Jones v. Mississippi

Justia Summary

A Mississippi jury convicted Jones of murder for killing his grandfather when Jones was 15 years old. Under Mississippi law, murder carried a mandatory sentence of life without parole. That sentence was affirmed on appeal. The Supreme Court subsequently held, in Miller v. Alabama, that the Eighth Amendment permits a life-without-parole sentence for a defendant who committed homicide when he was under 18 only if the sentence is not mandatory and the sentencer has the discretion to impose a lesser punishment. The Mississippi Supreme Court ordered that Jones be resentenced. The judge at resentencing acknowledged that he had discretion under Miller to impose a sentence less than life without parole but determined that life without parole remained the appropriate sentence. The Supreme Court had recently held (Montgomery v. Louisiana) that Miller applied retroactively on collateral review. The Mississippi Court of Appeals rejected Jones’s argument that, under Miller and Montgomery, a sentencer must make a separate factual finding that a murderer under 18 is permanently incorrigible before sentencing the offender to life without parole.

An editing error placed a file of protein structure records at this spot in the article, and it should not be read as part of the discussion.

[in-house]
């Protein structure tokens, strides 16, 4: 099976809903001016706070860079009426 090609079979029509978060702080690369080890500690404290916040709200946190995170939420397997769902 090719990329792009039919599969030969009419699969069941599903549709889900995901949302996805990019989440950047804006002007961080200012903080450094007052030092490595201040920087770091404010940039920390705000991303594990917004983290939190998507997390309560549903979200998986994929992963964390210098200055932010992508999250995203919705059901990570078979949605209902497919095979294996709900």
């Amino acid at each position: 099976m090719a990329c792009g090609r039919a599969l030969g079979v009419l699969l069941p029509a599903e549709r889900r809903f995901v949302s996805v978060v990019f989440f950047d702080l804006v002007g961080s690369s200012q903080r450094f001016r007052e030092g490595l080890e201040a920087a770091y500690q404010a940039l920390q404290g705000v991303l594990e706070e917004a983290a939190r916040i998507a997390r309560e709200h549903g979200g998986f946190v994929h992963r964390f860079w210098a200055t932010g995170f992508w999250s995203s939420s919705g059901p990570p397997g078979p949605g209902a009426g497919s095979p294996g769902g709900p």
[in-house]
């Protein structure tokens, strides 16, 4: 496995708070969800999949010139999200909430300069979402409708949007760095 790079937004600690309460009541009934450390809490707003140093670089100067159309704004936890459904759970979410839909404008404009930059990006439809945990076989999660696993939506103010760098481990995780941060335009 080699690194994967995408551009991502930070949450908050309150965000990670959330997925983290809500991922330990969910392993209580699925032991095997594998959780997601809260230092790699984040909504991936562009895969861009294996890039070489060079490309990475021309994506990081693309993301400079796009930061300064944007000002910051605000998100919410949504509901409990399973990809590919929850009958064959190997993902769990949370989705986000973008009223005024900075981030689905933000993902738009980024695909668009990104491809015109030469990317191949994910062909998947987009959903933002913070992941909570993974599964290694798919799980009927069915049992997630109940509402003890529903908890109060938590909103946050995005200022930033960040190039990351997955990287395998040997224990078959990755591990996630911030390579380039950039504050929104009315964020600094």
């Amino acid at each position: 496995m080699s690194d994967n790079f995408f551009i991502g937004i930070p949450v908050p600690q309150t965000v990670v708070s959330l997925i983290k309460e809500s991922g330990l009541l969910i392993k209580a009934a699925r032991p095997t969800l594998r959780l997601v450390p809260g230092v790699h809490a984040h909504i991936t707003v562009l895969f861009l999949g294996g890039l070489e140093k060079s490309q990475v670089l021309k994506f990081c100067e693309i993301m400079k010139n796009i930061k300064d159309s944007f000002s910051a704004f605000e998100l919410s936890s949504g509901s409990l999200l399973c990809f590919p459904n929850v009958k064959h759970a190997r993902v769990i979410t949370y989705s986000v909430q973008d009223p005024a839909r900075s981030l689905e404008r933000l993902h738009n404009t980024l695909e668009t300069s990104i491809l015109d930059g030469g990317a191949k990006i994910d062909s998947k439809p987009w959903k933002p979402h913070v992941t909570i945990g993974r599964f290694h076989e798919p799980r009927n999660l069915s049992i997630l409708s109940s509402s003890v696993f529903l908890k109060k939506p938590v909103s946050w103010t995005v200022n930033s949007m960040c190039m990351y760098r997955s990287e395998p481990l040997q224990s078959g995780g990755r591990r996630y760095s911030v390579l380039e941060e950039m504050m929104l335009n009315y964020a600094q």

The Supreme Court affirmed. In the case of a defendant who committed homicide when he was under 18, Miller and Montgomery do not require the sentencer to make a separate factual finding of permanent incorrigibility before sentencing the defendant to life without parole; a discretionary sentencing system is both constitutionally necessary and constitutionally sufficient. The cases require consideration of an offender’s youth but not any particular factual finding nor an on-the-record sentencing explanation with an “implicit finding” of permanent incorrigibility before sentencing a murderer under 18 to life without parole. Jones’s resentencing complied with Miller and Montgomery because the sentencer had discretion to impose a sentence less than life without parole in light of Jones’s youth.

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